But rejoice one and all, for Lara has completed a glorious resurrection thanks to her new creators. Whether you have been an avid follower of her previous works or new to the Tomb Raiding profession you are likely to find this a unique and thrilling adventure. Crystal Dynamics have done a remarkable job of crafting a game that firmly keeps hold of the spirit of adventure that first brought Lara to the forefront of gaming while at the same time bringing it kicking and screaming into the present. There are no misguided attempts to shoe-horn Lara’s gymnastic exploration into an urban setting and there are no signs of playable sidekicks with ridiculously macho-sounding names.
There has even been time spent on creating an interesting story this time around and a genuine attempt at character development. There are glimpses into Lara’s past which explain why she has developed such a keen interest in exploring dank tombs and has a love of historical artefacts. It’s pleasing to see Lara’s background being explored and fleshed out like this, and coupled with her refined looks and superb animation along with some great voice acting by Keeley Hawes (from BBC1’s Spooks) means Lara has never been more appealing.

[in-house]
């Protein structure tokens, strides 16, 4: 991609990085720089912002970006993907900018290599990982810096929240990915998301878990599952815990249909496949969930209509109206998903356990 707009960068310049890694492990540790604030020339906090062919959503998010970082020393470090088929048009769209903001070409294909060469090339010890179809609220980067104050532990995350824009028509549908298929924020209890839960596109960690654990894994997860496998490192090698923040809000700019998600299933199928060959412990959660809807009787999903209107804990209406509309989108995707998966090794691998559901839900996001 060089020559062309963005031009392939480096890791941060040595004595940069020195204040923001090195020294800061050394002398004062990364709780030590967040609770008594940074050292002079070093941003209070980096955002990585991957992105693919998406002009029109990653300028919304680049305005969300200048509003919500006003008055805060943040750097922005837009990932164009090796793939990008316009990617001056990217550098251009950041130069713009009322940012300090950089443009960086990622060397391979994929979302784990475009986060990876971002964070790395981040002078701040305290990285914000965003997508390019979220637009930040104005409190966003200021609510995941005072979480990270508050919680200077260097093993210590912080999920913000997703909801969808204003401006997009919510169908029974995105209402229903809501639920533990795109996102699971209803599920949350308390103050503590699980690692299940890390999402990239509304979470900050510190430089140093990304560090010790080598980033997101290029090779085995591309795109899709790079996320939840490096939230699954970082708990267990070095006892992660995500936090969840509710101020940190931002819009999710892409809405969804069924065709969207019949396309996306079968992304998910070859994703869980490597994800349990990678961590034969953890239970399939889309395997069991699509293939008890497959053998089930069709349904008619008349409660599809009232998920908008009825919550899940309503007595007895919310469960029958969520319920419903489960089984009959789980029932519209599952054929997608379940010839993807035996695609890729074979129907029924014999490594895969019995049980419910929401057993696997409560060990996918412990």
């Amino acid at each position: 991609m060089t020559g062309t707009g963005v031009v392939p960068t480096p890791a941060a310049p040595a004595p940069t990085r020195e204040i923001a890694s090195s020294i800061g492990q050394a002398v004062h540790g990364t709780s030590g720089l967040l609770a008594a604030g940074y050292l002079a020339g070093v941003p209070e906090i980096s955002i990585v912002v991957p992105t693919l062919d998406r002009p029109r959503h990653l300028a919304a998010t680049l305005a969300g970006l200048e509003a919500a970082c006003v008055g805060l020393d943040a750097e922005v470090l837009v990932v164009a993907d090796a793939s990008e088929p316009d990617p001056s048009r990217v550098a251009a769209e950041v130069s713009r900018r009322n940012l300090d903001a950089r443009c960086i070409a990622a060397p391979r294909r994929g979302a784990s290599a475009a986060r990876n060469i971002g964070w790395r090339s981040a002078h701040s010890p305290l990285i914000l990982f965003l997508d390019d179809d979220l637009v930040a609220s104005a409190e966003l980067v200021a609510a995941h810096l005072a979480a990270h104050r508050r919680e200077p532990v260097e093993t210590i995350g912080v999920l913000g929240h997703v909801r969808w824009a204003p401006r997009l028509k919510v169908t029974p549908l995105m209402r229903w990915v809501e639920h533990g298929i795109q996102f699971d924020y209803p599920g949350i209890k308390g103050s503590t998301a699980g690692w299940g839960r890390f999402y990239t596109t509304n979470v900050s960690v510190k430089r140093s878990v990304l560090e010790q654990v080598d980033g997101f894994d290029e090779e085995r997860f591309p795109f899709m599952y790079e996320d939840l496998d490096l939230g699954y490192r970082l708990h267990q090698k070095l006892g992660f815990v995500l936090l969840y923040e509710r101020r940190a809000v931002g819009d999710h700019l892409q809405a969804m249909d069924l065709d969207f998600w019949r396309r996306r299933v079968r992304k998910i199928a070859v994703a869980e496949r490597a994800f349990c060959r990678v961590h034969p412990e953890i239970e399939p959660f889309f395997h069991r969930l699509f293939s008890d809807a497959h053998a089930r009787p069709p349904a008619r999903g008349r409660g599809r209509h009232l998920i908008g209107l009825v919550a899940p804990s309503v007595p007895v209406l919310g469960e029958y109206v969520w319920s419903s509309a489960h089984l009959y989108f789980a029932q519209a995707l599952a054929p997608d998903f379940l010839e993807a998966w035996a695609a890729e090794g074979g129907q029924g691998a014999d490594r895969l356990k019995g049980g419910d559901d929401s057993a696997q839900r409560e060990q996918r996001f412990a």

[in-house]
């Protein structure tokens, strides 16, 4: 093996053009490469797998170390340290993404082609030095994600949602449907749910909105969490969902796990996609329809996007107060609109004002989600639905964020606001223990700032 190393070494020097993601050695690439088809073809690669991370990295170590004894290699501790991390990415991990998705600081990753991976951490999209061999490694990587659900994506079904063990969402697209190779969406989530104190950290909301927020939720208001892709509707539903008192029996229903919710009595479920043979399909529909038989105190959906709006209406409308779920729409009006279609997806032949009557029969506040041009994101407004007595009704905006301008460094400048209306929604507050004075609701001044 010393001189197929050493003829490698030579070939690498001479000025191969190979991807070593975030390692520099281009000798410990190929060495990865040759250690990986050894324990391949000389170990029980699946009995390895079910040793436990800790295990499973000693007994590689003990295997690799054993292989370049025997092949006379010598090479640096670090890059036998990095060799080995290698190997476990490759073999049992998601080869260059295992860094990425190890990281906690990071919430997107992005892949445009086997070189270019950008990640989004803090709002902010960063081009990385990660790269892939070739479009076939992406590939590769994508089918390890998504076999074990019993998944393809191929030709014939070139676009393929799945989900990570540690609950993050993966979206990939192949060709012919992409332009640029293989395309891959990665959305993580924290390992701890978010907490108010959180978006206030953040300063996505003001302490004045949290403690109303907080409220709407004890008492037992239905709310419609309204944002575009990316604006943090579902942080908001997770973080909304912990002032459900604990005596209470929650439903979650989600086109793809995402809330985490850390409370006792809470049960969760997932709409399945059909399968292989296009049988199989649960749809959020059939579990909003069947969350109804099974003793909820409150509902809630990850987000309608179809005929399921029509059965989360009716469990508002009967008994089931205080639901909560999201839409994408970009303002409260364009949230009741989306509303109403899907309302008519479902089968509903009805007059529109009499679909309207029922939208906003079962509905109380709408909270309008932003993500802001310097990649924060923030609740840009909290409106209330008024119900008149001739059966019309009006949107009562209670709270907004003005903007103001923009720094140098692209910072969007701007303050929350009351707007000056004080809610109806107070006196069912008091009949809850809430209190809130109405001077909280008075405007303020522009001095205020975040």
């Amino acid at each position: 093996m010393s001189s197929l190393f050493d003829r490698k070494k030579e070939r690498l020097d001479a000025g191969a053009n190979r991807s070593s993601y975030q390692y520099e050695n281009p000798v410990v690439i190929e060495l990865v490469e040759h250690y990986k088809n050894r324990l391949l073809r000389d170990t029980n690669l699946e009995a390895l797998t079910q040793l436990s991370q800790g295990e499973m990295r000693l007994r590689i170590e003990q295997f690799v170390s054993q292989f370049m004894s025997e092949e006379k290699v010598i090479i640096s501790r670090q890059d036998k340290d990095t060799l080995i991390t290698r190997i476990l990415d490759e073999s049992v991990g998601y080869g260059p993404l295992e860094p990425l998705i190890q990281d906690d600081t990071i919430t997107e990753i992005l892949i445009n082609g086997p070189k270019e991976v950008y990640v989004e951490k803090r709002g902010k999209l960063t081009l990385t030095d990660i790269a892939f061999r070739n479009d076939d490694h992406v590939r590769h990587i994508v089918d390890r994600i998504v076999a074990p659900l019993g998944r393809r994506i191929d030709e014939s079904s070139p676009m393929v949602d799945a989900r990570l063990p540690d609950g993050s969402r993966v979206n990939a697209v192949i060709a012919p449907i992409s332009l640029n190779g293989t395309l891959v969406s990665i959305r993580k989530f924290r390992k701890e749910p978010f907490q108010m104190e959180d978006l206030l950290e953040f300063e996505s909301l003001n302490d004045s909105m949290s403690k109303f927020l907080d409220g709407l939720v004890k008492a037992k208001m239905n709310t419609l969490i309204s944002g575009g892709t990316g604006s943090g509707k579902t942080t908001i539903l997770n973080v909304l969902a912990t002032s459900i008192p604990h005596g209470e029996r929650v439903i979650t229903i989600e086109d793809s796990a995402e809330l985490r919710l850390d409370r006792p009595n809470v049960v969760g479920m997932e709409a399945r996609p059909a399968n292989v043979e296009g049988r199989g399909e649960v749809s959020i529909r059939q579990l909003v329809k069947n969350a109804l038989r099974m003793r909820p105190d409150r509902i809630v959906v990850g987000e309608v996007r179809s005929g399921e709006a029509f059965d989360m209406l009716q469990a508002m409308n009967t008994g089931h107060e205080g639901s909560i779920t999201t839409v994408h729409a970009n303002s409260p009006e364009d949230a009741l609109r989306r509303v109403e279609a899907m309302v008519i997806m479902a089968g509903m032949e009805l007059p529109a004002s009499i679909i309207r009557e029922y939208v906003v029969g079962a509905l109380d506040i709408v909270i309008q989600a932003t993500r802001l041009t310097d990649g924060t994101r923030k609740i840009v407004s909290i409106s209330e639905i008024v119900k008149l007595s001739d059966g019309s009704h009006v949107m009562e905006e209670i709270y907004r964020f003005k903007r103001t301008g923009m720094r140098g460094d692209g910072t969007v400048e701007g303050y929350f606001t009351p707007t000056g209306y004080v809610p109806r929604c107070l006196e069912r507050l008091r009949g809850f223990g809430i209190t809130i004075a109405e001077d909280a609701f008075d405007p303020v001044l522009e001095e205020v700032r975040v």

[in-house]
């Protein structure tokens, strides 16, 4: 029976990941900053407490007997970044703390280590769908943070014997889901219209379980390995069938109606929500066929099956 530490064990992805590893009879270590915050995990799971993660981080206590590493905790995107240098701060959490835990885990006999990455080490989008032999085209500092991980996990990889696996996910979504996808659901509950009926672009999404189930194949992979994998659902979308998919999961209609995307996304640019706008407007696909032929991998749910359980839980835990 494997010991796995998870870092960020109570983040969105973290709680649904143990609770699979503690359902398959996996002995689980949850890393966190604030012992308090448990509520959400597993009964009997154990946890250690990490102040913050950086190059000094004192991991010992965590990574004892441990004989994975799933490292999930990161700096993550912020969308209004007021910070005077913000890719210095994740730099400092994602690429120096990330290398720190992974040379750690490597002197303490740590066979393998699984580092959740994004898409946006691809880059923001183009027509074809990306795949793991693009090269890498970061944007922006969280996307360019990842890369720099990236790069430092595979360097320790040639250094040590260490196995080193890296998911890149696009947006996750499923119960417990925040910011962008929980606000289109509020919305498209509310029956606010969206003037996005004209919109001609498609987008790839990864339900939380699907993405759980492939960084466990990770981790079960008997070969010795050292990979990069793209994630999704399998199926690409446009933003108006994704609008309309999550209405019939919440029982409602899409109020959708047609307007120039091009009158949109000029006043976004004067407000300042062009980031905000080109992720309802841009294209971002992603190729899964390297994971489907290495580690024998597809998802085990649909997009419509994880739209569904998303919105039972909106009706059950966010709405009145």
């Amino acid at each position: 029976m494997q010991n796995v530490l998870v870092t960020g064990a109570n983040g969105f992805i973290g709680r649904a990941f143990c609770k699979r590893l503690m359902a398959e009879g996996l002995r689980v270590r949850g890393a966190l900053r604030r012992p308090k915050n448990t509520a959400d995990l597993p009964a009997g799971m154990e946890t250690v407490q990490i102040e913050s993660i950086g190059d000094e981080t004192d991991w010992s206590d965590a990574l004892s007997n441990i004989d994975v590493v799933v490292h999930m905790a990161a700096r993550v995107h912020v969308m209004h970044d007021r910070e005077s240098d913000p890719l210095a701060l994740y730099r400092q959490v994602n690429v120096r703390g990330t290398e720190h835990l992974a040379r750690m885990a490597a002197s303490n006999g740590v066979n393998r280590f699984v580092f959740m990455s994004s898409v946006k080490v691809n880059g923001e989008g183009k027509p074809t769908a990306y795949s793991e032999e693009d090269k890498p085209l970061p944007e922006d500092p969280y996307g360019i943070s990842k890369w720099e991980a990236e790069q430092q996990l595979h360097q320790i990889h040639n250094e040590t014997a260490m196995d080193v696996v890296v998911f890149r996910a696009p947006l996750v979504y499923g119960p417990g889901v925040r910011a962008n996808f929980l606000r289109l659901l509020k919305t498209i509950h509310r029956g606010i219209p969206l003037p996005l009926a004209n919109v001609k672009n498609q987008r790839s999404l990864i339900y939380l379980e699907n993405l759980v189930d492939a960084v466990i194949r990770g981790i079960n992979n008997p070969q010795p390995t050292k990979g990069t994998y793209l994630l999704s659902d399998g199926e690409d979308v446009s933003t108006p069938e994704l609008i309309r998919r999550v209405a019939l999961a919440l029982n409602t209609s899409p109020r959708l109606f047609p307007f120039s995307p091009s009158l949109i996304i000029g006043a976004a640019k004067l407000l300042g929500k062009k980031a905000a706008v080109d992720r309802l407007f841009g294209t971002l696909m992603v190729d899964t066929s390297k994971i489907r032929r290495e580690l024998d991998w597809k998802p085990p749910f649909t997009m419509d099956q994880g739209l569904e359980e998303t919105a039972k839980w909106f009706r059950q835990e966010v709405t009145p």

But probably the biggest sigh of relief comes from the design of the levels, which actually include tombs this time. To say they’re the best in the series is an understatement; Legend features some intricately designed levels that more than compliment Lara’s expanded move-set and there is a lot of variety between them, not just in looks, but also the types of puzzles found in each one. The traditional block puzzles make a welcome return and are joined by some more lateral puzzles which, while not as lateral or finely constructed as God of War’s, are nicely integrated into the levels and there are very few that look out of place. There aren’t any that will really stretch your brain further than a few minutes but Crystal Dynamics have done well to create a lot of variety and its good to see they haven’t taken the easy route that simple switch puzzles would have provided, although they still make an appearance.